Michael Curtis, “Russia and Israel: A Beautiful Friendship?” American Thinker, Oct. 24, 2014. http://www.americanthinker.com/articles/2014/10/russia_and_israel_a_beautiful_friendship.html
 Peter Weber, “Why Russia should take over Israel’s defense from America,” The Week, July 3, 2015. http://theweek.com/articles/562830/why-russia-should-take-over-israels-defense-from-america
 “9/11 inside job ‘impossible to conceal,’ says Vladimir Putin,” Russia Today, August 2, 2011. https://web.archive.org/web/20111108032031/http://rt.com/politics/9-11-putin-seliger-investigation-toronto-355/
 J.R. Nyquist, “Russia’s Terrorist Bombings,” World Net Daily, Jan. 7, 2000. http://www.wnd.com/2000/01/6414/
 Lucas, Edward. The New Cold War: Putin’s Russia and the Threat to the West, Palgrave Macmillan, 2014, pg. 33. http://tinyurl.com/ph5tto8
 Douglas Birch, “Putin critic loses post, platform for inquiry,” The Baltimore Sun, Dec. 11, 2003. https://web.archive.org/web/20040228004928/http://eng.terror99.ru/publications/107.htm
 Kim Murphy, “Russian Ex-Agent’s Sentencing Called Political Investigator was about to release a report on 1999 bombings when he was arrested,” Los Angeles Times, May 20, 2004. https://web.archive.org/web/20070311025618/http://coranet.radicalparty.org/pressreview/print_right.php?func=detail&par=10113s
 “Authorities Suppress Information About 1999 Bombings,” Chechnya Weekly, Volume 4, Issue 42, Nov.19, 2003. https://web.archive.org/web/20040403224621/http://eng.terror99.ru/publications/124.htm
 Yevgenia Borisova, “Duma Rejects Move to Probe Ryazan Apartment Bomb,” March 21, 2000. https://web.archive.org/web/20031108033833/http://eng.terror99.ru/publications/049.htm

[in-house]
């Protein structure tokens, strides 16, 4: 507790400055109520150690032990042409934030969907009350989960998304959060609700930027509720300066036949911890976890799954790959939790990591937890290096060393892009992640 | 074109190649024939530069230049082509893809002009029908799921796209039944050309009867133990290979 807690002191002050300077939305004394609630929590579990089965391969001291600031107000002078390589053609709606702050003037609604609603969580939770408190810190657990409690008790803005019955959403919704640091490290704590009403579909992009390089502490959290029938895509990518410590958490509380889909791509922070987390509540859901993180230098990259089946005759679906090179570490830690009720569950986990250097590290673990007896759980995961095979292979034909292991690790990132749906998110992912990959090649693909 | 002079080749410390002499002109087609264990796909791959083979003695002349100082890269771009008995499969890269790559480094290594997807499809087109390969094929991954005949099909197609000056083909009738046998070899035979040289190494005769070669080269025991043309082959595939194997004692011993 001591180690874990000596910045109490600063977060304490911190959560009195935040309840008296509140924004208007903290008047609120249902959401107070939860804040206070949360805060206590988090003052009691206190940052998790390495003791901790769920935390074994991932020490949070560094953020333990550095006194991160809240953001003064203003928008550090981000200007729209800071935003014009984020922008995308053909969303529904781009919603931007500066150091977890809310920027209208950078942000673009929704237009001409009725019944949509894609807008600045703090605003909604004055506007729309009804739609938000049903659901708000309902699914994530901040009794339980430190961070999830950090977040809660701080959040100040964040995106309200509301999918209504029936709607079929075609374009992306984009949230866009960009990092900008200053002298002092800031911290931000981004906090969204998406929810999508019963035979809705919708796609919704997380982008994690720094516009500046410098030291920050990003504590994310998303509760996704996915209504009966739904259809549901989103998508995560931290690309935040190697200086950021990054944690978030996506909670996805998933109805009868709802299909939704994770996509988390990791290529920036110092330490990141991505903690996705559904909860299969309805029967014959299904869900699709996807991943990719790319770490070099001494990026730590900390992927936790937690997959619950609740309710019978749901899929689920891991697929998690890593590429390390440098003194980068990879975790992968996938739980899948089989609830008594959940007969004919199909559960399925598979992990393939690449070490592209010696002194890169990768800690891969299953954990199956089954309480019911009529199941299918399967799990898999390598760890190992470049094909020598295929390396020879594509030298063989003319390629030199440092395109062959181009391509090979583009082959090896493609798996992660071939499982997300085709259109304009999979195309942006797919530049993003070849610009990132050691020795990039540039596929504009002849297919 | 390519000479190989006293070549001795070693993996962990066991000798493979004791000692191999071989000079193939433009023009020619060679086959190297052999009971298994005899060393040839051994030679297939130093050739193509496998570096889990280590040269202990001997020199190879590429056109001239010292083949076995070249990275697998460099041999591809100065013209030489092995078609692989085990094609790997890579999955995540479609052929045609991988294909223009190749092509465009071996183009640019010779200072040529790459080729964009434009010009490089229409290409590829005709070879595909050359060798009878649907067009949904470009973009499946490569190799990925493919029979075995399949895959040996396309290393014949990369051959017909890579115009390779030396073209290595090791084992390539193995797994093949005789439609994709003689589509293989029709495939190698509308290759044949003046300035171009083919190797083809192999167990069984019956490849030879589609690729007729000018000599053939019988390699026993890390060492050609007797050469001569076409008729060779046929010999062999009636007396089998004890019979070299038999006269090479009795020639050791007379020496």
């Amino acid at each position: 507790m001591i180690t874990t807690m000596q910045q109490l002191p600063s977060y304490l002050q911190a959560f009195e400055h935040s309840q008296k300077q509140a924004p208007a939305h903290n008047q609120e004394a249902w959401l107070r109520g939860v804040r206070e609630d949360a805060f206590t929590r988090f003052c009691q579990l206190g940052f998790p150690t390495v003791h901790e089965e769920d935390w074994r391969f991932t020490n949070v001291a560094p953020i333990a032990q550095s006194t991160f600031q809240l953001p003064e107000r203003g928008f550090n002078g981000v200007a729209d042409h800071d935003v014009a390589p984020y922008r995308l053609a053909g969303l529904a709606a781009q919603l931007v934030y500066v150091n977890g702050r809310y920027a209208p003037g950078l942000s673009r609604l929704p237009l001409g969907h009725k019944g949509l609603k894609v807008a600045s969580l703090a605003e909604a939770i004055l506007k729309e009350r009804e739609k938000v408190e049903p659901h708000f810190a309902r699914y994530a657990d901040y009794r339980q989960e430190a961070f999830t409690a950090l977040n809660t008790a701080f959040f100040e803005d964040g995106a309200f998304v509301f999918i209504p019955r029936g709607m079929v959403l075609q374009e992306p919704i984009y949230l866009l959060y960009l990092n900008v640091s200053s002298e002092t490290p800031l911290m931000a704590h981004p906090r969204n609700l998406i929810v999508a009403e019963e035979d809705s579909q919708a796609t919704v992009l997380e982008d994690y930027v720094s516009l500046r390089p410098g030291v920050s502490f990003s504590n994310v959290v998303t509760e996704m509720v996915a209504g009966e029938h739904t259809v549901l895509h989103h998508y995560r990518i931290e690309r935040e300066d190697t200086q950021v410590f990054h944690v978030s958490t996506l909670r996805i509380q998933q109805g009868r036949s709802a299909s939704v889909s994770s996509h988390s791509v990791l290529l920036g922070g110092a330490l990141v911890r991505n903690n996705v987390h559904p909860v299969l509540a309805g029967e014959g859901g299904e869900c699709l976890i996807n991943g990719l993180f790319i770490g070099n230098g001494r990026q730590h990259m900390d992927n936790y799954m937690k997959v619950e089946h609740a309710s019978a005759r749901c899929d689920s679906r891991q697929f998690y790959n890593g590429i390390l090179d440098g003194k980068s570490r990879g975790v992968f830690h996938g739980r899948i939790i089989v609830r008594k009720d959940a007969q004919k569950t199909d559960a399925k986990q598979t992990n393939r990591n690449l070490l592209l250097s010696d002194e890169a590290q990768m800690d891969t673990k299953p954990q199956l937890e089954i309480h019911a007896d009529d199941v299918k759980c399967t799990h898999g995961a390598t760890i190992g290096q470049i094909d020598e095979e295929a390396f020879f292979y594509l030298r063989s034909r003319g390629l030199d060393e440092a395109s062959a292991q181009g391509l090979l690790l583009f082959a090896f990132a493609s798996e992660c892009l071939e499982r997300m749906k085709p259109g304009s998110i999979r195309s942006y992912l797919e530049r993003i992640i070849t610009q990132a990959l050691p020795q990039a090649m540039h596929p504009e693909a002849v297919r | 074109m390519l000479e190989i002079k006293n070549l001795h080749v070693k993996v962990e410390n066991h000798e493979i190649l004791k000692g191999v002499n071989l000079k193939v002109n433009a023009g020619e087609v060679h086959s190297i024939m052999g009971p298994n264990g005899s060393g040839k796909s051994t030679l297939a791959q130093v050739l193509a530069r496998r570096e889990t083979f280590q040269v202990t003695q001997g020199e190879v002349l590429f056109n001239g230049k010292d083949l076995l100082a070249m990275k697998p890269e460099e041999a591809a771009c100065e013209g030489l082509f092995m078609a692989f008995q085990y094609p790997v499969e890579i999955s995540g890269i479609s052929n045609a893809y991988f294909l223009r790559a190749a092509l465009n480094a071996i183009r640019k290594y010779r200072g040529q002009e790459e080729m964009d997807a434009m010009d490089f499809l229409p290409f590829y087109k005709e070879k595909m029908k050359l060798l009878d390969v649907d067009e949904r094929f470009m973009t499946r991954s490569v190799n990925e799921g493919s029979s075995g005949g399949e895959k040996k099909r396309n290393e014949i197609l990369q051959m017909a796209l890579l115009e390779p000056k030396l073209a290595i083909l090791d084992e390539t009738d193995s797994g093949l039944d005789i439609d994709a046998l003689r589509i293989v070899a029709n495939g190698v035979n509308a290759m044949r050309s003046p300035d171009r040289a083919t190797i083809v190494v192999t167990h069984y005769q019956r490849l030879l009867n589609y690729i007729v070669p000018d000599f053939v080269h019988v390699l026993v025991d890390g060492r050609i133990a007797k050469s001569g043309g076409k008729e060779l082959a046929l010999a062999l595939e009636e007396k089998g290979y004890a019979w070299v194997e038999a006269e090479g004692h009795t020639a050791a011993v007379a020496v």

“Duma Vote Kills Query On Ryazan,” The Moscow Times, April 4, 2000. https://web.archive.org/web/20030605003833/http://eng.terror99.ru/publications/042.htm
 “Russian court rejects action over controversial ‘antiterrorist exercise’,” BBC Monitoring, April 3, 2003. https://web.archive.org/web/20070426093441/http://eng.terror99.ru/publications/087.htm
 Alex Rodriguez, “Verdict near on sleuth who talked too much,” Chicago Tribune, May 18, 2004. https://web.archive.org/web/20070920224709/http://eng.terror99.ru/publications/147.htm
 Vladimir Putin, Nataliya Gevorkyan, Natalya Timakova. First Person: An Astonishingly Frank Self-Portrait by Russia’s President Vladimir Putin, Public Affairs, May 5, 2000. https://goo.gl/IRhbkC
 “Case concerning the book ‘Blowing up Russia: Terror from within’ being conducted by the FSB,” Prima News Agency, Jan. 14, 2004. https://web.archive.org/web/20111007033452/http://old.prima-news.ru/eng/news/news/2004/1/14/27149.html